Sajid Javid’s appointment as Home Secretary following Amber Rudd’s resignation, coupled with James Brokenshire’s return, leaves unchanged the number of Cabinet ministers who voted Remain in the 2016 EU referendum. But the dynamics have changed. Javid’s opposition to a customs partnership proved decisive in deliberations of the Brexit cabinet sub-committee which had been previously been evenly divided given Rudd’s preference for close alignment with the EU.
This article considers the balance between soft and hard Brexiteers in the government and Conservative parliamentary party. It uses data on the positions of Conservative MPs in the EU referendum, although a degree of caution is required in doing so.
Some were ‘reluctant Remainers’, all bar Kenneth Clarke voted to trigger Article 50 and, as discussed below, policy preferences may not be the best predictor of an MP’s voting behaviour.
Government ministers by EU referendum position
Party change tends to be driven by a change of leader, of dominant faction or by an external shock. The EU referendum forced dramatic changes to Conservative policy but changes to the leadership and personnel have been out of sync.
There has been no influx of Leavers into government. MPs who voted Leave make up 44% of the 2017 Conservative cohort but 54% of backbenchers and 31% of the payroll vote. This disparity reflects, in part, the presence of the ‘dispossessed and never-possessed’ on the backbenches.
David Cameron promoted relatively few Eurosceptics. Only 17 of the 81 MPs who defied the whip on the 2011 EU referendum motion subsequently reached ministerial office.
Twenty of the MPs who currently attend Cabinet voted Remain and eight Leave. This is a higher number of Leavers than in 2016 (see Table), with Chris Grayling the only one to have been in Cabinet throughout. But there has been a net reduction of Leave-supporting junior ministers. Only two of the 12 junior ministers in the Cameron government who backed Leave reached Cabinet rank and five are now on the backbenches.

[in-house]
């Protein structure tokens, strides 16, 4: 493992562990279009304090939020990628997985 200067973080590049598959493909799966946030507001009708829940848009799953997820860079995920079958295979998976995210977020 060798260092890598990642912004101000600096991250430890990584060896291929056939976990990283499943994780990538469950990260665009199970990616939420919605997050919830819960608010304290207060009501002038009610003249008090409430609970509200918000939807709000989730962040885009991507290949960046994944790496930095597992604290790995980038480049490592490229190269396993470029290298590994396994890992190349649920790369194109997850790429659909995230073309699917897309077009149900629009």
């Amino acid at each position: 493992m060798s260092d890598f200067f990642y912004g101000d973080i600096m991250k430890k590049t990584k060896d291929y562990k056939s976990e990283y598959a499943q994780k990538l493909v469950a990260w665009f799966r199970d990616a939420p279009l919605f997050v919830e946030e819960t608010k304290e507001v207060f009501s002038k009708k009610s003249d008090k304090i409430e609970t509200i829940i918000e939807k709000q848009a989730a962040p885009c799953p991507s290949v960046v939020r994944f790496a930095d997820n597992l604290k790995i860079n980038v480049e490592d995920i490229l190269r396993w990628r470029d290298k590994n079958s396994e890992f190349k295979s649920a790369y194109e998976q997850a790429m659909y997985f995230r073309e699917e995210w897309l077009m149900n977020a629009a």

Among parliamentary private secretaries, who are not ministers but are part of the ‘payroll vote’, the number of Leavers has also declined since 2016. Theresa May did promote seven Leavers to junior ministerial positions and seven to PPS rank in the January 2018 reshuffle. Change is most evident among the Whips, the enforcers of party discipline, where the stark pro-Remain imbalance of 2016 has been addressed.
The number of Eurosceptic ministers may not have increased greatly, but some – notably David Davis, Liam Fox and Boris Johnson – hold key positions in departments critical to Brexit. The ministerial team at the Department for Exiting the EU includes two former chairs of the European Research Group, Steve Baker and Suella Braverman.
At the Department for Food, Environment and Rural Affairs, Michael Gove and George Eustice are shaping policy in an area where Brexit has far-reaching implications. However, the only other government departments with two or more Leave-supporting MPs in ministerial positions are less Brexit focused: the Ministry for Housing, Communities and Local Government (three Leavers), the Department for Transport (two) and the Department for Work and Pensions (two).